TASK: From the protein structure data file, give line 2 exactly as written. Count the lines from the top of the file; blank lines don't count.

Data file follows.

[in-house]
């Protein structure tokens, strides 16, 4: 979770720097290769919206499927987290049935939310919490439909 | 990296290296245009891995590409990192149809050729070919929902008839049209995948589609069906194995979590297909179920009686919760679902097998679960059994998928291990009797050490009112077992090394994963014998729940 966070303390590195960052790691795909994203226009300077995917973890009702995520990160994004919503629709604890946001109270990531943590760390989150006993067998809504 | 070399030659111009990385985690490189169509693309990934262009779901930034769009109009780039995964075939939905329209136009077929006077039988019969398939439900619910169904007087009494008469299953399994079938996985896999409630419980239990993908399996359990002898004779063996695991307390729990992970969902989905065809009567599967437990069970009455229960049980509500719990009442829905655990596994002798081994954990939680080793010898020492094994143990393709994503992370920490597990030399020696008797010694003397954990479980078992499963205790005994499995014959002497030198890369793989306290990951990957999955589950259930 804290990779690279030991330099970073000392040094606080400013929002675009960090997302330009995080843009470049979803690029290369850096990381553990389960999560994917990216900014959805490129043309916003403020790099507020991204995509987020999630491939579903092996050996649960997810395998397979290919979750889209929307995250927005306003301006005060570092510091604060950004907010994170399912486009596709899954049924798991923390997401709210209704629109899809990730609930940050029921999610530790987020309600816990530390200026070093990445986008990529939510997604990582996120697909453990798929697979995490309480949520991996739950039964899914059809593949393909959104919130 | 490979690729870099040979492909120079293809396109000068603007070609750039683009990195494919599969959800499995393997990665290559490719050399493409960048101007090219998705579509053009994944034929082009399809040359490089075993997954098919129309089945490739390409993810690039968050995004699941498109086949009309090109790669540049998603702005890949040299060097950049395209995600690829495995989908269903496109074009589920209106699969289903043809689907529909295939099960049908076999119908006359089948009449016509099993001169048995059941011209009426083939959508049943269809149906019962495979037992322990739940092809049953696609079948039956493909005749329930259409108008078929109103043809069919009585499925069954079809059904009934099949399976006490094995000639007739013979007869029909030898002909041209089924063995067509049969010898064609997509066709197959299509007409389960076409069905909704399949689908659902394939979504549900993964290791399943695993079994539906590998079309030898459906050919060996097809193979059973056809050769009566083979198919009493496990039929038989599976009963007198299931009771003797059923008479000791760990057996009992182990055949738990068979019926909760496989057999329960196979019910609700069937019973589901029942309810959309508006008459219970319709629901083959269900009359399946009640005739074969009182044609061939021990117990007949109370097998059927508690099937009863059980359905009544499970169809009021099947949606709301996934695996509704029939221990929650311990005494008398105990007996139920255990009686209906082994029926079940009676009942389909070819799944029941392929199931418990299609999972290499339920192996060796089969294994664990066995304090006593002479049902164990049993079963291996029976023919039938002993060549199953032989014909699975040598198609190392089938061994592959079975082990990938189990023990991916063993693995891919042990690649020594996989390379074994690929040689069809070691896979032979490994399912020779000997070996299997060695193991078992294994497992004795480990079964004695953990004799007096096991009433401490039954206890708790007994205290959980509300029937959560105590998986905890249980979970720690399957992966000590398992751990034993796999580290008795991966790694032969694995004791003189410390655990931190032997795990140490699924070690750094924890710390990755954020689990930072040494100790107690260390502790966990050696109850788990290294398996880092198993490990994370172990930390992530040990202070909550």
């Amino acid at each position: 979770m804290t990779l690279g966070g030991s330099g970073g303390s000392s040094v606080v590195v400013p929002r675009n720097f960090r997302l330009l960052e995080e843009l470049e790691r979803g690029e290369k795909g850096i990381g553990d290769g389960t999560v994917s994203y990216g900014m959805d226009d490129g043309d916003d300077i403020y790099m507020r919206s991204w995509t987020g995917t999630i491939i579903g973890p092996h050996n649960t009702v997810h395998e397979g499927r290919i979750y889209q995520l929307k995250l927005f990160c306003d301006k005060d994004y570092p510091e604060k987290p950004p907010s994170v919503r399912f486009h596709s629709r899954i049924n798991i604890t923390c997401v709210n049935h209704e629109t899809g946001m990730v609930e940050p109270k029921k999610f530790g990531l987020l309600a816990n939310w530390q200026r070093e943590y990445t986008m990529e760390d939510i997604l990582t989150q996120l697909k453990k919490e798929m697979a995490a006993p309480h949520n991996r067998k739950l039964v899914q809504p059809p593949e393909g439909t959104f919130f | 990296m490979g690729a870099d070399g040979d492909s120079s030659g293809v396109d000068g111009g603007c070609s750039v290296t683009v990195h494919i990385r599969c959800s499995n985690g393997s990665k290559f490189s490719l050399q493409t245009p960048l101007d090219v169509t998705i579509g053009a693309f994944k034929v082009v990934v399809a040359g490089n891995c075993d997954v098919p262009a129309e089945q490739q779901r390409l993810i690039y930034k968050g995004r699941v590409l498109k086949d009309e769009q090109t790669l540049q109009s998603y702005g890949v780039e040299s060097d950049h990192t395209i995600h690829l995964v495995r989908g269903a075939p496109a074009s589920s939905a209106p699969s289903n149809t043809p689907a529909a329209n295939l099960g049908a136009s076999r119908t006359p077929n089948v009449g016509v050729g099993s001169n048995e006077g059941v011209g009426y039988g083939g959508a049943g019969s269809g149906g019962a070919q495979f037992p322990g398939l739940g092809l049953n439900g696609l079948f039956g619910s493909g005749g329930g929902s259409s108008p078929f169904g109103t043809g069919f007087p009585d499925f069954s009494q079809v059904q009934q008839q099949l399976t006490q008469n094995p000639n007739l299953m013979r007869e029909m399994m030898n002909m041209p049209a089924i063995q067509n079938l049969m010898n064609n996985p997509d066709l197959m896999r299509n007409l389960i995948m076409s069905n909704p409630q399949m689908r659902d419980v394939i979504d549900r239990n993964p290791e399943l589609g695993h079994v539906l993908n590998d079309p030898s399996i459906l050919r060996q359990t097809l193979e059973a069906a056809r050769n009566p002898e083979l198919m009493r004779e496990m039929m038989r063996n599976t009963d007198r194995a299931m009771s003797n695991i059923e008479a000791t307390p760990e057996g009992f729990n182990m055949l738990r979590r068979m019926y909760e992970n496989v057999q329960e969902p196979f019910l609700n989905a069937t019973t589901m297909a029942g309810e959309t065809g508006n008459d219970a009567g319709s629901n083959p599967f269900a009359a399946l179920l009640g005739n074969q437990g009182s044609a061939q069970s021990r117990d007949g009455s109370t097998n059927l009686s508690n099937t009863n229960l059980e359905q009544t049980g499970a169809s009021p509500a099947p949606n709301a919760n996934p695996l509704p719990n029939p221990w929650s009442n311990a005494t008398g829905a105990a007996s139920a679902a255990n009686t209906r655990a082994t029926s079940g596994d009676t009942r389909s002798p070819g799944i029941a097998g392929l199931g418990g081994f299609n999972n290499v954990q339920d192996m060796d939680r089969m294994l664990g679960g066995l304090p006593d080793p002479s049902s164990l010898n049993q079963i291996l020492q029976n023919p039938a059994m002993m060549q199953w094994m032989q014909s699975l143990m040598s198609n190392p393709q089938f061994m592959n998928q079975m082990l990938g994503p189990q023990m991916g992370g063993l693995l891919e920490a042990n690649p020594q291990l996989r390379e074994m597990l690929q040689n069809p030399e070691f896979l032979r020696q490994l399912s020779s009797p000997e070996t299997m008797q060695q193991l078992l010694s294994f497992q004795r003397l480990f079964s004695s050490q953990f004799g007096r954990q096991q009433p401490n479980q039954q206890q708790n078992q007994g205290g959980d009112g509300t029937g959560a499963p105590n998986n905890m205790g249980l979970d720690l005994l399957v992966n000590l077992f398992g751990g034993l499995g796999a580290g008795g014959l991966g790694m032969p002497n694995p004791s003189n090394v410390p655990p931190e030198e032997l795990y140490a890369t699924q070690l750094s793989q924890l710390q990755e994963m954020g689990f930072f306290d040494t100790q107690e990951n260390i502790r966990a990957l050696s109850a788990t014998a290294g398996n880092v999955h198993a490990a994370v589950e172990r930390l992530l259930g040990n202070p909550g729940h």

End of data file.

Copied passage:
């Protein structure tokens, strides 16, 4: 979770720097290769919206499927987290049935939310919490439909 | 990296290296245009891995590409990192149809050729070919929902008839049209995948589609069906194995979590297909179920009686919760679902097998679960059994998928291990009797050490009112077992090394994963014998729940 966070303390590195960052790691795909994203226009300077995917973890009702995520990160994004919503629709604890946001109270990531943590760390989150006993067998809504 | 070399030659111009990385985690490189169509693309990934262009779901930034769009109009780039995964075939939905329209136009077929006077039988019969398939439900619910169904007087009494008469299953399994079938996985896999409630419980239990993908399996359990002898004779063996695991307390729990992970969902989905065809009567599967437990069970009455229960049980509500719990009442829905655990596994002798081994954990939680080793010898020492094994143990393709994503992370920490597990030399020696008797010694003397954990479980078992499963205790005994499995014959002497030198890369793989306290990951990957999955589950259930 804290990779690279030991330099970073000392040094606080400013929002675009960090997302330009995080843009470049979803690029290369850096990381553990389960999560994917990216900014959805490129043309916003403020790099507020991204995509987020999630491939579903092996050996649960997810395998397979290919979750889209929307995250927005306003301006005060570092510091604060950004907010994170399912486009596709899954049924798991923390997401709210209704629109899809990730609930940050029921999610530790987020309600816990530390200026070093990445986008990529939510997604990582996120697909453990798929697979995490309480949520991996739950039964899914059809593949393909959104919130 | 490979690729870099040979492909120079293809396109000068603007070609750039683009990195494919599969959800499995393997990665290559490719050399493409960048101007090219998705579509053009994944034929082009399809040359490089075993997954098919129309089945490739390409993810690039968050995004699941498109086949009309090109790669540049998603702005890949040299060097950049395209995600690829495995989908269903496109074009589920209106699969289903043809689907529909295939099960049908076999119908006359089948009449016509099993001169048995059941011209009426083939959508049943269809149906019962495979037992322990739940092809049953696609079948039956493909005749329930259409108008078929109103043809069919009585499925069954079809059904009934099949399976006490094995000639007739013979007869029909030898002909041209089924063995067509049969010898064609997509066709197959299509007409389960076409069905909704399949689908659902394939979504549900993964290791399943695993079994539906590998079309030898459906050919060996097809193979059973056809050769009566083979198919009493496990039929038989599976009963007198299931009771003797059923008479000791760990057996009992182990055949738990068979019926909760496989057999329960196979019910609700069937019973589901029942309810959309508006008459219970319709629901083959269900009359399946009640005739074969009182044609061939021990117990007949109370097998059927508690099937009863059980359905009544499970169809009021099947949606709301996934695996509704029939221990929650311990005494008398105990007996139920255990009686209906082994029926079940009676009942389909070819799944029941392929199931418990299609999972290499339920192996060796089969294994664990066995304090006593002479049902164990049993079963291996029976023919039938002993060549199953032989014909699975040598198609190392089938061994592959079975082990990938189990023990991916063993693995891919042990690649020594996989390379074994690929040689069809070691896979032979490994399912020779000997070996299997060695193991078992294994497992004795480990079964004695953990004799007096096991009433401490039954206890708790007994205290959980509300029937959560105590998986905890249980979970720690399957992966000590398992751990034993796999580290008795991966790694032969694995004791003189410390655990931190032997795990140490699924070690750094924890710390990755954020689990930072040494100790107690260390502790966990050696109850788990290294398996880092198993490990994370172990930390992530040990202070909550």